Transported To Heaven, Via Flying Barrel Rolls
The Transporter 2
Do I look stupid to you? Wait, don’t answer that. If the only thing you have to go on is the one picture of me buried on this site to judge my appearance, then I already know what your answer will be, so I’ll just rephrase that in the form of a statement. I do not look stupid. I look like I might think that Christian Bale looks a little doughy in The Machinist. I look like a sixteen year old who died at a Deicide concert three years ago and was raised into unlife by playing a Judas Priest record backwards. In short, I look like your cool bad-boy boyfriend in high school’s kid brother. But I do not look stupid. I don’t wear a Von Dutch Trucker hat, nor do I have any Fubu gear eight-sizes too big, and I have never owned a novelty t-shirt with the Adidas symbol corrupted into an enormous pot leaf. So why is it that I keep getting movies marketed to me and my demographic like I’ve got the intellectual capacity of a rapper on MTV Cribs? The Transporter 2 has got to be one of the stupidest action movies I’ve ever seen, and keep in mind that I’ve seen Ballistic: Ecks Vs. Sever. Oh, and before we go any further, I would like to state that I firmly do not believe that there is any such thing as a film that is ‘so-bad-it’s-good’. That has got to be the most overused film review phrase since Roger Ebert reduced the form to a level of simplicity so low that literacy has been replaced by the ability to recognize the image of a thumb. Things cannot be so bad they’re good, just as they cannot be both stupid and fun. Stupid is the exact opposite of fun, unless you’re one of those people who like to drink beer out of a funnel and lie down in traffic. Combining those two words does not make sense, like forming a sentence out of the phrases ‘surprisingly pleasant’ and ‘forced anal intercourse’, or when a guy you work with tells you a ‘funny’ story about the time two months ago when he bought a bunch of bananas from an ethnic grocer that were imported from Columbia and full of baby spiders, and now his apartment is infested and his girlfriend is lying dead in the bathtub with an egg sac lodged in her throat. It’s an oxymoron, and nothing is more oxymoronic than this movie.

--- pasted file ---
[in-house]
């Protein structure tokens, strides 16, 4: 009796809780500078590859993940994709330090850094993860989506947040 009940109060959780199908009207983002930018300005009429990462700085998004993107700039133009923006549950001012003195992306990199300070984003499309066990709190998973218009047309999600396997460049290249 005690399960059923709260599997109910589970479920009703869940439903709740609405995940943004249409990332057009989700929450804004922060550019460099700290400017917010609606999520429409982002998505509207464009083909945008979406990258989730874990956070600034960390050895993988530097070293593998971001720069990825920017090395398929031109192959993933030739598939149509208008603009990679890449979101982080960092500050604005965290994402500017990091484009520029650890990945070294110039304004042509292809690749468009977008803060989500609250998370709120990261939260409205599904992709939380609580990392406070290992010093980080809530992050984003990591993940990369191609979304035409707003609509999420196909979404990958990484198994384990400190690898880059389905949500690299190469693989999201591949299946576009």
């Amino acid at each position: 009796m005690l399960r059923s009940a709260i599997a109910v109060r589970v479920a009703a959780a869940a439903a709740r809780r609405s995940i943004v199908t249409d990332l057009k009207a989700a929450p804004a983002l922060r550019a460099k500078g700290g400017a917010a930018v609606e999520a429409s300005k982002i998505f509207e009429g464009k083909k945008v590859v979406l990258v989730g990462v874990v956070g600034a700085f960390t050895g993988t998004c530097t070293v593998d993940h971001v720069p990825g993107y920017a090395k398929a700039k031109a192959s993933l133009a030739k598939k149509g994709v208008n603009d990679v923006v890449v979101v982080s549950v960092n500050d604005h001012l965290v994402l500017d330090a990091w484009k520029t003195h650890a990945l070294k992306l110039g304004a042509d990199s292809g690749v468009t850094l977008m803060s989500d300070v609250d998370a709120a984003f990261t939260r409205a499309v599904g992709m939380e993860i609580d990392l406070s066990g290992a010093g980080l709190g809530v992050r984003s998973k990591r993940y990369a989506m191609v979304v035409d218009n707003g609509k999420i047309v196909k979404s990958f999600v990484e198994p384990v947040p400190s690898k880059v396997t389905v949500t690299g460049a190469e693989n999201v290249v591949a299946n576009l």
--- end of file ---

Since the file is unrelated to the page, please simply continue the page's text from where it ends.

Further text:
God, I wish this was a joke.
First of all, as with most brain-dead action films from the mid-nineties onward, The Transporter 2 is about a killer genetically engineered virus. And of course, said virus is brightly colored and suspended in an elaborate crystal devise that makes it look like a high tech version of black cherry flavored Orbitz. And of course, our hero, ex-special forces soldier and current magic driver Frank Martin, has to spend the entirety of the movie chasing down the disease’s antidote. The fact that diseases don’t have ‘antidotes’ doesn’t seem to bother anyone involved with the movie. Poisons, I believe, have antidotes. I’m no William Goldman, but I am of the opinion that if you’re writing a screenplay for a big budget motion picture, you should take the time to research, say, English, so you know what words go where, and what they mean. That way, you could write about disease and use words like ‘cure’, ‘treatment’, or ‘antibody’ correctly, and not clue the audience in to the fact that your movie was written over a weekend during the commercial breaks of a Pimp My Ride marathon.
My favorite is Dysenberry
Then, of course, comes the fact that Frank Martin, played by the comically taciturn Jason Statham, has apparently gained magic powers since the original film. As I recall, thought the first film was improbable, it was not impossible. I realize that a certain degree of suspension of disbelief is a requirement for films released in late August and early September, but this is truly ridiculous. This movie flaunts laws of nature like creationist literature. No only can Statham make his car fly, he can dodge bullets, not like he’s John Rambo, but like he’s Jesus in a gunfight. In fact, the Jesus metaphor is a good one. Statham is like what the Vatican II might come up with, if they were interested in spreading Catholicism beyond illiterate Brazilians and Italian mobsters to The Fast and The Furious set. Instead of parables and pearls of loving wisdom, he spouts gravely one liners with just as much self-righteous import. He’s chaste, just like Jesus, plus he can kill a man with a single blow, which I understand Christ never did, but probably could have. And, judging by the box-office on this film’s opening weekend, he’s got quite the congregation. Frankly, I’d rather be in church.